Wednesday, January 22, 2014

dear oatmeal.

My dear friend, oatmeal.

I've decided it's time for me to come clean about exactly how much I love you. Our relationship is only about four years deep but it feels like we've been in love for one thousand and three years. Growing up you were a mystery to me. I'll admit, it was hard to consider indulging in bowl of you when my adolescent years were characterized with thoughts of trendy frozen french toast sticks and brightly colored fruit flavored corn anomalies. And yes, cereal-eating rabbits and leprechauns are slightly more pleasing to the eye than a Quaker man.

But none of this matters.

What matters is now and now is you, my love. I've learned to trust you because no matter the time we have together, you make it work. Maybe I can't spend as much with you as I'd like and for that, you deliver. A minute in the microwave and you're as glorious as ever. But when I do have time, it's all about that steel cut. I can enjoy you hot and cold? Friends should be flexible and boy, can you do the splits.

And talk about fashion sense. You look good in mostly everything and you accessorize like a god. And so friendly! Hey, peanut butter, do you want to be part of breakfast this morning? Join the party! What's that? Cacao nibs called and was wondering if they could participate? Of course! You get along with everyone so well.

Now, I know what you're thinking. Who's this guy, avocado toast? I'll let you in on a little secret, dearest. I adore you so much I sometimes wait until later in the day the partake. Sometimes comfort from a friend is most needed at night. Hey, remember that time I tried to make you savory with salt and pepper and spinach? It's not right to dwell on the bad times.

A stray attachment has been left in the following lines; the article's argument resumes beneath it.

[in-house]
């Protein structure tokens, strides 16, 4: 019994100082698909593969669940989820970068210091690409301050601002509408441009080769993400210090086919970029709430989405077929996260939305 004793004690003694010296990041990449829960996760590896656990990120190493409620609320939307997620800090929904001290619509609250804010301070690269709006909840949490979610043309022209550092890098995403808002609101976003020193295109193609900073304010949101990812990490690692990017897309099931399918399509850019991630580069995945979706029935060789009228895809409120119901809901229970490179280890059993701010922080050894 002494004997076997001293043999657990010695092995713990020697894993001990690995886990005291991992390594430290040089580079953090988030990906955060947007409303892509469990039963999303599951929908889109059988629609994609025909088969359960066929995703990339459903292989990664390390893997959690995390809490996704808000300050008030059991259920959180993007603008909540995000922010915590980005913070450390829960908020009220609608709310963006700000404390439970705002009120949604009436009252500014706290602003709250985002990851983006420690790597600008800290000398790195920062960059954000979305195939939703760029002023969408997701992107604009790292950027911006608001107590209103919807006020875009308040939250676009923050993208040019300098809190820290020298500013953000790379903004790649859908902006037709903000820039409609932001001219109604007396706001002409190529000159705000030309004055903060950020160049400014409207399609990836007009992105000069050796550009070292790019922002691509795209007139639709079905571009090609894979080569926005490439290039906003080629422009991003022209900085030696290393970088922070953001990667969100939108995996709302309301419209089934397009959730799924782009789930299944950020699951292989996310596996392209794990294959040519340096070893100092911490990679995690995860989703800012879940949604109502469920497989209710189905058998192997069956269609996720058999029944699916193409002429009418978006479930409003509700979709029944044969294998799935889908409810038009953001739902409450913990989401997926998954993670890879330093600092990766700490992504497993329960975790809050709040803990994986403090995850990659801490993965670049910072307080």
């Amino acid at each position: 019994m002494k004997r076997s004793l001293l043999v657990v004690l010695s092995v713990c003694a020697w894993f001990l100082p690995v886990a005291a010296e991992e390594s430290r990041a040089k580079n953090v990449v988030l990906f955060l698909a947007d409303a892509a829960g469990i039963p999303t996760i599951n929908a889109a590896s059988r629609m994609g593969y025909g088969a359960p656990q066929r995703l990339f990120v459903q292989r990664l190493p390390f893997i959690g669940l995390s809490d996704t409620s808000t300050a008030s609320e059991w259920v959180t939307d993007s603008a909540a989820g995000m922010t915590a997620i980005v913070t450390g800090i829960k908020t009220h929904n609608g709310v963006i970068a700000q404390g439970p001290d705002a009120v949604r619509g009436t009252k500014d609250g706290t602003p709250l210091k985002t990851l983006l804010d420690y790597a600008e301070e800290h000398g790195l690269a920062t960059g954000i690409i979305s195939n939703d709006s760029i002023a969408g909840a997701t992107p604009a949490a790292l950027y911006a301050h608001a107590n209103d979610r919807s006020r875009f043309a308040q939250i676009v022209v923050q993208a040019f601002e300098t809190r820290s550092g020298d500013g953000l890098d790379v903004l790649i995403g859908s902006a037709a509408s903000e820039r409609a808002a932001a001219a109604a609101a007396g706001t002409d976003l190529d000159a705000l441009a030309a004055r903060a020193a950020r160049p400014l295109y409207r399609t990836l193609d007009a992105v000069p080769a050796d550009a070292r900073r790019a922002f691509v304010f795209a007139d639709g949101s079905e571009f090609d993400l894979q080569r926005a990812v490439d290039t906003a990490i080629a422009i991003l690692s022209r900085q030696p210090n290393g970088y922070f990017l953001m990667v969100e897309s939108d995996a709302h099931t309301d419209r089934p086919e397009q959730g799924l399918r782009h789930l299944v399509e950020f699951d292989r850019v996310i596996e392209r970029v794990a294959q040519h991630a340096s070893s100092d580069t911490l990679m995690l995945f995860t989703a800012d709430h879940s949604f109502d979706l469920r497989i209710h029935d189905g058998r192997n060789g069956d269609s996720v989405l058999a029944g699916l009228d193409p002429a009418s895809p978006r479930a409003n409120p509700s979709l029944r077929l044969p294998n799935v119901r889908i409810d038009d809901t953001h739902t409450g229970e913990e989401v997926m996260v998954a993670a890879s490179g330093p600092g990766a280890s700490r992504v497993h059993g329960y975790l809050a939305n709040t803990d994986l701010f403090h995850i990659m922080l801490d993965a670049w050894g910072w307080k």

Step aside, expensive eggs bennies, overcomplicated hashes and omelets, and why can't we just eat you solely for dessert, pancakes? I'm with my friend, oatmeal over here. Cheap, simple. No, I don't need you to pretend oatmeal is fancy with your torched sugar and crazy compotes. We're having a great time with a few berries and some toasted nuts.

I won't say there will be times when smoothie kicks are present, yogurt bowls knock at my door, and eggs come a callin'. But you. You're my forever friend.

Just to convince the others, I'll show you off with some killer recipes from around the web.

spiced steel cut oats porridge with cranberry-ginger sauce:
a sweet spoonful

food 52

joy the baker

a couple cooks

Tuesday, January 21, 2014

towards authenticity!

I read sometimes.

ENTER Brené Brown's The Gifts of Imperfection. This is serious stuff, you guys. Serious, imperfect, mind opening, brain boggling, life enhancing stuff.

I, like many many others, make a grand great effort to be perfect.

perfectionism: "the belief that if everything is perfect we can minimize shame, blame, and judgment"

Immaberealwitchu. That stuck right to me. It's like, sometimes I just want to use perfectly baked cookies, perfectly knitted hats, obtaining "the best job", having good hair days, being the funniest, as band-aids instead of actually doing the hard, long work that a life of self-love requires. It's that pooper of a voice that tells me, "once you can afford to buy all the clothes from Anthropologie, everyone will think you're incredible".

How do we overcome it? It's hard, yo. But Lady Brené really insists on nurturing authenticity over perfectionism like...erry day.


cultivating the courage to be imperfect and vulnerable

exercising compassion that comes from knowing we are all made of strength and struggle